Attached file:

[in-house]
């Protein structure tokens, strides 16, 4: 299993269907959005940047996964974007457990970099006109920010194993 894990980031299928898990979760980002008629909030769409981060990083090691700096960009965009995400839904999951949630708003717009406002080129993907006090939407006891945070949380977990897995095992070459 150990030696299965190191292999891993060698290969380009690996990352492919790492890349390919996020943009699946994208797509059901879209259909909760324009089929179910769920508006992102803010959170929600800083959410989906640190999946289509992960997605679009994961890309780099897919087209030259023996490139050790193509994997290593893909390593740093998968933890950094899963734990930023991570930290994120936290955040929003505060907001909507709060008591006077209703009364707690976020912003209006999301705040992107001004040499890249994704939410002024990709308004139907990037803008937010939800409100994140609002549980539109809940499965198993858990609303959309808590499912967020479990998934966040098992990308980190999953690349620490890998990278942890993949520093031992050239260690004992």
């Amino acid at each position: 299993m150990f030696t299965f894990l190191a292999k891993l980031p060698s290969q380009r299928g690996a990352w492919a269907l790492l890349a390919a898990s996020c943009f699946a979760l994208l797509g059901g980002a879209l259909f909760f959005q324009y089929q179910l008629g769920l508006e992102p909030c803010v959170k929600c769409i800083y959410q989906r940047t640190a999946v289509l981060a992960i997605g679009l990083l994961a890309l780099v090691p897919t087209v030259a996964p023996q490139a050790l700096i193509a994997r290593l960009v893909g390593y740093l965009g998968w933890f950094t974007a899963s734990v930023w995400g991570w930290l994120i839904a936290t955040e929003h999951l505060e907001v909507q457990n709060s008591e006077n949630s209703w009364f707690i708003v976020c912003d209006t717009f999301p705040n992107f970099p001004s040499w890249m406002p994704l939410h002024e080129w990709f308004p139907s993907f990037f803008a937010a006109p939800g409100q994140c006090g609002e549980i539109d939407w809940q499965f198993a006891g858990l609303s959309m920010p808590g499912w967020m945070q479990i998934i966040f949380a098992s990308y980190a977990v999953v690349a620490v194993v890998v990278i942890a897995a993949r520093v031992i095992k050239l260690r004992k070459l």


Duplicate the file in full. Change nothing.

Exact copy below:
[in-house]
């Protein structure tokens, strides 16, 4: 299993269907959005940047996964974007457990970099006109920010194993 894990980031299928898990979760980002008629909030769409981060990083090691700096960009965009995400839904999951949630708003717009406002080129993907006090939407006891945070949380977990897995095992070459 150990030696299965190191292999891993060698290969380009690996990352492919790492890349390919996020943009699946994208797509059901879209259909909760324009089929179910769920508006992102803010959170929600800083959410989906640190999946289509992960997605679009994961890309780099897919087209030259023996490139050790193509994997290593893909390593740093998968933890950094899963734990930023991570930290994120936290955040929003505060907001909507709060008591006077209703009364707690976020912003209006999301705040992107001004040499890249994704939410002024990709308004139907990037803008937010939800409100994140609002549980539109809940499965198993858990609303959309808590499912967020479990998934966040098992990308980190999953690349620490890998990278942890993949520093031992050239260690004992």
């Amino acid at each position: 299993m150990f030696t299965f894990l190191a292999k891993l980031p060698s290969q380009r299928g690996a990352w492919a269907l790492l890349a390919a898990s996020c943009f699946a979760l994208l797509g059901g980002a879209l259909f909760f959005q324009y089929q179910l008629g769920l508006e992102p909030c803010v959170k929600c769409i800083y959410q989906r940047t640190a999946v289509l981060a992960i997605g679009l990083l994961a890309l780099v090691p897919t087209v030259a996964p023996q490139a050790l700096i193509a994997r290593l960009v893909g390593y740093l965009g998968w933890f950094t974007a899963s734990v930023w995400g991570w930290l994120i839904a936290t955040e929003h999951l505060e907001v909507q457990n709060s008591e006077n949630s209703w009364f707690i708003v976020c912003d209006t717009f999301p705040n992107f970099p001004s040499w890249m406002p994704l939410h002024e080129w990709f308004p139907s993907f990037f803008a937010a006109p939800g409100q994140c006090g609002e549980i539109d939407w809940q499965f198993a006891g858990l609303s959309m920010p808590g499912w967020m945070q479990i998934i966040f949380a098992s990308y980190a977990v999953v690349a620490v194993v890998v990278i942890a897995a993949r520093v031992i095992k050239l260690r004992k070459l």